In spite of adding little that’s new, Nazo no Kanojo X 9 is the most interesting episode we’ve had in a while.
Urabe comes to school with bad or, to some, good bed hair, so Oka fixes her up. Suddenly the class can see her face. Her popularity goes up. Pics are secretly taken and sold among the boys. While this would seem like a positive thing for Urabe, and I think so, too, Tsubaki is not so pleased. He’s found himself in an odd situation. He had himself wanted Urabe to change her hair; it was a shame to keep such a cute face hidden (I personally feel that a lot of girls unnecessarily hide their face with their hair because of low self-esteem), but now classmates, potential rivals, are looking in her direction. Well, what would YOU do if your girlfriend was suddenly revealed to be a beauty? You could bask in the pride that you’re dating her, or you could get jealous and ask her to change her hair back. Alas, Tsubaki chooses the latter. Though it leads to a hair-mussing scene which you can add to the list of things the two (and Oka) find erotic.
Then the show makes a sudden turn as the boys decide Urabe looks like a certain pop idol named Imai Momoka. Naturally Tsubaki buys her photo book and discovers they’re right. In a way it’s sort of sweet, that he would admire a idol because she looks like her girlfriend, but it also feels a little unfair, because part of the attraction is that Momoka does things in the photos he’d like to see Urabe do, like, you know, smile. In other words, he’s falling for an image of Urabe that matches what his image of a perfect girlfriend should be. Well, we soon learn how Urabe feels about THAT (drum solo!). The stated message is that maybe Urabe can be as jealous and possessive as Tsubaki can, but I also think it shows that while you can ask things from your partner, you don’t and can’t actually possess them.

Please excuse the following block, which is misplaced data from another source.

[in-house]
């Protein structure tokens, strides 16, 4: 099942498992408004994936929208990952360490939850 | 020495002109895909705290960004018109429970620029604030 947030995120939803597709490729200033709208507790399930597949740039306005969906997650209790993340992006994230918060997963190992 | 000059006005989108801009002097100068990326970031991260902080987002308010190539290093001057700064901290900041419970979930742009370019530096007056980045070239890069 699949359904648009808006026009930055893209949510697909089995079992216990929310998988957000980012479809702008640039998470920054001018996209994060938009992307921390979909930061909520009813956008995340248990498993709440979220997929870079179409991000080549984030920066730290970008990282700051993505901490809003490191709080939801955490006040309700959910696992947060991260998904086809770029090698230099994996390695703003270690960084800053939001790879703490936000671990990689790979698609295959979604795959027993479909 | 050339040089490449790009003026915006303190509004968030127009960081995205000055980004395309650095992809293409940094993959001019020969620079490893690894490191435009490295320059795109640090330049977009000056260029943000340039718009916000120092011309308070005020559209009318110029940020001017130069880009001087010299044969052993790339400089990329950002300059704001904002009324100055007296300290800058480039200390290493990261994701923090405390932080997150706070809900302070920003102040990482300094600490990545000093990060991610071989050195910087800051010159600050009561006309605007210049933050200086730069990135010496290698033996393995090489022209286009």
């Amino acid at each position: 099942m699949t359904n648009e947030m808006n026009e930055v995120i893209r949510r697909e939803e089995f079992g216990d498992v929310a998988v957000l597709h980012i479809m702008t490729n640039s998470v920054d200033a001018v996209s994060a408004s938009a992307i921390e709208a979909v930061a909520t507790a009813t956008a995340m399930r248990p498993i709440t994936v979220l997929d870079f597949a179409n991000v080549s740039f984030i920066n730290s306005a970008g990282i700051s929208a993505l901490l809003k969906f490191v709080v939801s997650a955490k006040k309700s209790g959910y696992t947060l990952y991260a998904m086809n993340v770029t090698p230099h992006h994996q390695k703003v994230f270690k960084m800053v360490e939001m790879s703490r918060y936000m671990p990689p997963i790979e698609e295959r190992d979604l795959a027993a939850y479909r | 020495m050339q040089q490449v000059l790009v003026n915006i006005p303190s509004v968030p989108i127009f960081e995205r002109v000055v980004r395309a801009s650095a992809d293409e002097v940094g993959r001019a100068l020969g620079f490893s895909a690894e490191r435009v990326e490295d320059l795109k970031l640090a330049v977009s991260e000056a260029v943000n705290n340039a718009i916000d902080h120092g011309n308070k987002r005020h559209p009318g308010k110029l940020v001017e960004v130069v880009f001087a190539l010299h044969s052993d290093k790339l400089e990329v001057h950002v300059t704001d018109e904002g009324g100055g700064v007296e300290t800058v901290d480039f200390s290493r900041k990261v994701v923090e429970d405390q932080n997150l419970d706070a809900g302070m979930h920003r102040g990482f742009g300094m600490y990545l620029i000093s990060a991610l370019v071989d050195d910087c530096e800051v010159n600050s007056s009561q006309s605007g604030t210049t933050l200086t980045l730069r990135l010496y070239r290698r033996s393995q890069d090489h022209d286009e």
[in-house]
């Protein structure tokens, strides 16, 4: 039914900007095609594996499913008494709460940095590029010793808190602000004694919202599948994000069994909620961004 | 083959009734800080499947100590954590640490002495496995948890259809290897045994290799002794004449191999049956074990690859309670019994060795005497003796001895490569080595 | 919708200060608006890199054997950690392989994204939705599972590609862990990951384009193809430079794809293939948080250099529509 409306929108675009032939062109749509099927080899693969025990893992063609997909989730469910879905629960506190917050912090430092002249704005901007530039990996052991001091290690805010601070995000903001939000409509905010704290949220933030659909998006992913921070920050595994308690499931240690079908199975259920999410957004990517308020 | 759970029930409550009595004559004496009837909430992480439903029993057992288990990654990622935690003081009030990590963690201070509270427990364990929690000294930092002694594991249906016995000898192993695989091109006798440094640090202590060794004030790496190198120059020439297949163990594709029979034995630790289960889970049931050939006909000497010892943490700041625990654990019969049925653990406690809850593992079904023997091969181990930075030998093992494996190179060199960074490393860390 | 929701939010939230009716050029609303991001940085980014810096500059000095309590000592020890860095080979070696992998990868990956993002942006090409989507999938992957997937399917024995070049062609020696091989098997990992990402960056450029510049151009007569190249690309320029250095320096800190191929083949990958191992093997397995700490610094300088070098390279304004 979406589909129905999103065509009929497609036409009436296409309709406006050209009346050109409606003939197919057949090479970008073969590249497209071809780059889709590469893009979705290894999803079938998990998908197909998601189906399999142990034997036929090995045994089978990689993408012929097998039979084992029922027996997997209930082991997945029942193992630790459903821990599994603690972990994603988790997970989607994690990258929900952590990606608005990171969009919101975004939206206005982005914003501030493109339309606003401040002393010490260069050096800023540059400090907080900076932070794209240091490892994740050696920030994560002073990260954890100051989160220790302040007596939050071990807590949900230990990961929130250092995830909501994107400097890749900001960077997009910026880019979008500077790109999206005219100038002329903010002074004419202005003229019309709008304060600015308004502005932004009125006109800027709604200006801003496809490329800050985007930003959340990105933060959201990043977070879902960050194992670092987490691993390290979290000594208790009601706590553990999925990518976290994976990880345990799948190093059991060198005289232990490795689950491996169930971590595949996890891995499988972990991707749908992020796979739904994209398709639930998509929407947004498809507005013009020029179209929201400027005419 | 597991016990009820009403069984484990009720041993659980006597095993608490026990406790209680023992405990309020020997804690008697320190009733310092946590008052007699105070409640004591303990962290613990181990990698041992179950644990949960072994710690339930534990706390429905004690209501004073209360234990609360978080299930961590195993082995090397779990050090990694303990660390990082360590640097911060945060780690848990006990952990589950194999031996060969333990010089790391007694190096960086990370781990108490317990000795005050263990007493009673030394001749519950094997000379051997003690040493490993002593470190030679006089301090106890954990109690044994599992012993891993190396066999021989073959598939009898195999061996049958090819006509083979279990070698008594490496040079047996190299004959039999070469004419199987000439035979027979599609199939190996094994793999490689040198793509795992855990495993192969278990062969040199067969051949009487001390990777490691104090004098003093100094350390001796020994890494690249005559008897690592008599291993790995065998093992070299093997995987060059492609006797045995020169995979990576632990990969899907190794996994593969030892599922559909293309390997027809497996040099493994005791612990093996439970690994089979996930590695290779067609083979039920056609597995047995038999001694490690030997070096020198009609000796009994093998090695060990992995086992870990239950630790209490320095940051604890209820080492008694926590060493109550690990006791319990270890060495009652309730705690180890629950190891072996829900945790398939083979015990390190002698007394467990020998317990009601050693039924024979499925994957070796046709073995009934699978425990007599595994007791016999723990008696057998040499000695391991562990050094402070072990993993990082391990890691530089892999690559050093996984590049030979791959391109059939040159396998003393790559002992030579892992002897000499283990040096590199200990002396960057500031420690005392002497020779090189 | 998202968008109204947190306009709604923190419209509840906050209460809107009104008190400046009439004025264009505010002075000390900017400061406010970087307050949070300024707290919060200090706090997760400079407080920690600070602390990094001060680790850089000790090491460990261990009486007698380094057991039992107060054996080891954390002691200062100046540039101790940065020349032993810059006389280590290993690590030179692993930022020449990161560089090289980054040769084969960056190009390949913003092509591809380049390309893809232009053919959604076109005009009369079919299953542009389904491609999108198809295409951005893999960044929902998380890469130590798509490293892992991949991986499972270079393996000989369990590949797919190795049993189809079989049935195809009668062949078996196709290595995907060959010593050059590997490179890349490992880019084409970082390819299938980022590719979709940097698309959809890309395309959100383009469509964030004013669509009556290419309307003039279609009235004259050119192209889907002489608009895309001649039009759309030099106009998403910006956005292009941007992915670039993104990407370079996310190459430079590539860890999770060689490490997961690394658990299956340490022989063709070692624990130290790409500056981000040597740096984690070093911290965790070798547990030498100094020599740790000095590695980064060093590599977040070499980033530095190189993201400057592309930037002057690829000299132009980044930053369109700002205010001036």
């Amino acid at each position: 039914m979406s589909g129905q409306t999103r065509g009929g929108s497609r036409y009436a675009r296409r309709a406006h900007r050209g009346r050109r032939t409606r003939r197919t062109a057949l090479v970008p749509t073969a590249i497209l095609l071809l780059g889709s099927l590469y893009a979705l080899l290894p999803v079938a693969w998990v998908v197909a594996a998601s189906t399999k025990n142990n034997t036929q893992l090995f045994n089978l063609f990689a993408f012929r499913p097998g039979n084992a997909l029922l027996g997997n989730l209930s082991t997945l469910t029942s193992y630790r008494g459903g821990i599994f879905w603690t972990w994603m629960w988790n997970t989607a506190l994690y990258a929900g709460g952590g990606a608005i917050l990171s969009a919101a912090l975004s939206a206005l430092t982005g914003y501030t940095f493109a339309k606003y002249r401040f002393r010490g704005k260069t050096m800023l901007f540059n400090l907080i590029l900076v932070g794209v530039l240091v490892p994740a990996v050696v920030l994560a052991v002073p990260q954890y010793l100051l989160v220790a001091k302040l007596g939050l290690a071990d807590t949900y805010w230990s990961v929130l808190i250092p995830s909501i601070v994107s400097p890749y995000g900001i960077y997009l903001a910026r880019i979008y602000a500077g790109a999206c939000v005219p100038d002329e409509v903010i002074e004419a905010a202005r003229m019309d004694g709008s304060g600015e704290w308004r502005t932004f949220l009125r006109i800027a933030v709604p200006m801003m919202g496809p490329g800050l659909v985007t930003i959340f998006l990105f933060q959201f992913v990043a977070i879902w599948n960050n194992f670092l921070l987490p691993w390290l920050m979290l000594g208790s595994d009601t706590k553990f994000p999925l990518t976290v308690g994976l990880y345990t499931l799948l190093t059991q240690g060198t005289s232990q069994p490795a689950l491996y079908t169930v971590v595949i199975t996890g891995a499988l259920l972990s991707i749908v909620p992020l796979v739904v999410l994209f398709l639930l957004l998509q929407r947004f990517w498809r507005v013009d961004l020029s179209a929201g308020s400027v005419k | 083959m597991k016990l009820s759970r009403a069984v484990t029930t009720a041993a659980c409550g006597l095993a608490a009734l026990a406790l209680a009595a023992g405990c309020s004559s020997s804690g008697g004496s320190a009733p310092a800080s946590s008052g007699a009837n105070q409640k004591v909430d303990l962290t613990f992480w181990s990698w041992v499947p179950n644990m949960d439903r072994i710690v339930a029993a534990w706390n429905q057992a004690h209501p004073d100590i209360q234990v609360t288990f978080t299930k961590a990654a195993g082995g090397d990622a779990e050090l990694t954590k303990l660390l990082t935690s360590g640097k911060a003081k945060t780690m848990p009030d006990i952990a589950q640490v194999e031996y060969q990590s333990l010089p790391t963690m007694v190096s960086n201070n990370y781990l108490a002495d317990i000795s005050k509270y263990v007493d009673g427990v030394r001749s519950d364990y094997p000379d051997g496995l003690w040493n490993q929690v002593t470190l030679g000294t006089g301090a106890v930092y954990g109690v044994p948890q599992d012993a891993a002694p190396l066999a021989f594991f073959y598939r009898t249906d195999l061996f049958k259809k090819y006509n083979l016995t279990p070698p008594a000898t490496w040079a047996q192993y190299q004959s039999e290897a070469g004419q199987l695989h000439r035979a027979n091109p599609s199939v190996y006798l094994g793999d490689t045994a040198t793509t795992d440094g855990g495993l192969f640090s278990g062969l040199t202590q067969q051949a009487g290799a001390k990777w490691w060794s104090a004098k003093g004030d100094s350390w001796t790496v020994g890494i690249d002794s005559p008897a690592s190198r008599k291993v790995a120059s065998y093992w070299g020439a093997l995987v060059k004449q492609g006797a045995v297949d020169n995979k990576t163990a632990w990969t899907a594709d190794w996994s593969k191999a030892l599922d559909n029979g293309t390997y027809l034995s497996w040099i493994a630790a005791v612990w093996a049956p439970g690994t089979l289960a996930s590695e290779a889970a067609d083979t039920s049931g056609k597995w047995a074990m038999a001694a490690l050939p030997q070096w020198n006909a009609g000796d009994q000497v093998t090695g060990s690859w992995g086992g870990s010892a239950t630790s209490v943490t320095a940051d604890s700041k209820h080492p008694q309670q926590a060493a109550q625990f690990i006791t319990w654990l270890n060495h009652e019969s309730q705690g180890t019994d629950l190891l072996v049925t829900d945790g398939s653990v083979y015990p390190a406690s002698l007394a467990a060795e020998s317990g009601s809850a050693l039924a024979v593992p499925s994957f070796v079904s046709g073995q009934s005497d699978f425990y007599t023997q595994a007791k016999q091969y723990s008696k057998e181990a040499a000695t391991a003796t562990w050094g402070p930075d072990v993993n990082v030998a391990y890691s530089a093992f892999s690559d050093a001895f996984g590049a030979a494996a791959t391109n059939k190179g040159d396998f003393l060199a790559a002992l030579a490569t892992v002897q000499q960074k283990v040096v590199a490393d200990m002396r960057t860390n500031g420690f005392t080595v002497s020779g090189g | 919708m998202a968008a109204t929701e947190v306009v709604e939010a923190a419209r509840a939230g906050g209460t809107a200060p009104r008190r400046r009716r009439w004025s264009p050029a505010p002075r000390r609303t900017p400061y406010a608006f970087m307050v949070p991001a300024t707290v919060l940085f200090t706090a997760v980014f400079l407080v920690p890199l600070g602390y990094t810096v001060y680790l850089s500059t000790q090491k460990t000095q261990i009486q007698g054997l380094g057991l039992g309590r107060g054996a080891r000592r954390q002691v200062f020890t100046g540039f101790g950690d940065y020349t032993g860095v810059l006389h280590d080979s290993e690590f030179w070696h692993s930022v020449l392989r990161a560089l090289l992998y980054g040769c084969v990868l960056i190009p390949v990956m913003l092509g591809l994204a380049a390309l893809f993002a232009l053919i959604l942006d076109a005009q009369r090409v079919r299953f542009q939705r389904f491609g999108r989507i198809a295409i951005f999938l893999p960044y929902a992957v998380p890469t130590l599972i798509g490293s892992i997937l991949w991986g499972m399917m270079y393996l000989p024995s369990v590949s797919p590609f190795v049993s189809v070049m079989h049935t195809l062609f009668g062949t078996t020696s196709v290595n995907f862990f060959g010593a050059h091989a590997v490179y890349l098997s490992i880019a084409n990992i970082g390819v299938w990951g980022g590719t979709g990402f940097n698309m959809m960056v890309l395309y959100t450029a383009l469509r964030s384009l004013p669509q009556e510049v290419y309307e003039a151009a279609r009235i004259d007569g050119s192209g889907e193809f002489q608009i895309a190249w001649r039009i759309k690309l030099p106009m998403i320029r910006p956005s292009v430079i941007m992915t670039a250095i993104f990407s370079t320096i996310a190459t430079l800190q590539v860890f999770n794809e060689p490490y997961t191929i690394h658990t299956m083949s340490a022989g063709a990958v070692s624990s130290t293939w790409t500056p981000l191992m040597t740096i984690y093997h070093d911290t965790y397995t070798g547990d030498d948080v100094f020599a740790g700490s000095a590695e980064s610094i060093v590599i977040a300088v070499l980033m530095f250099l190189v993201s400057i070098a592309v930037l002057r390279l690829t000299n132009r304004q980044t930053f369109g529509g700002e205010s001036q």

Early in Hyouka 7 I wondered why they were using “the ghost, when examined, turned out to be withered flowers” as its tagline when this is true for mysteries in general, before I realized Hyouka had not yet looked at an actual ghost story before this. Though I thought things fell too conveniently into place, it was an interesting mystery. I just wish from time to time they would present red herrings for Houtarou to sort through. As for me, I was too busy analyzing why Kayo didn’t put her names on things, not why Rie did. The other half of the story, again, is the odd relationship between Houtarou and Chitanda as we see the former observes the latter. Chitanda wants a sister but is blind to the idea that they sometimes don’t get along, she is momentarily disappointed that it isn’t a mixed bath(!), is what we see this week, along with her usual adorable curiosity. Her weekly strategy to wheedle assistance out of Houtarou, along with his weary reluctance, is becoming a highlight of the episode for me. He acts as though he gives in to stop her bugging him, but you have to wonder.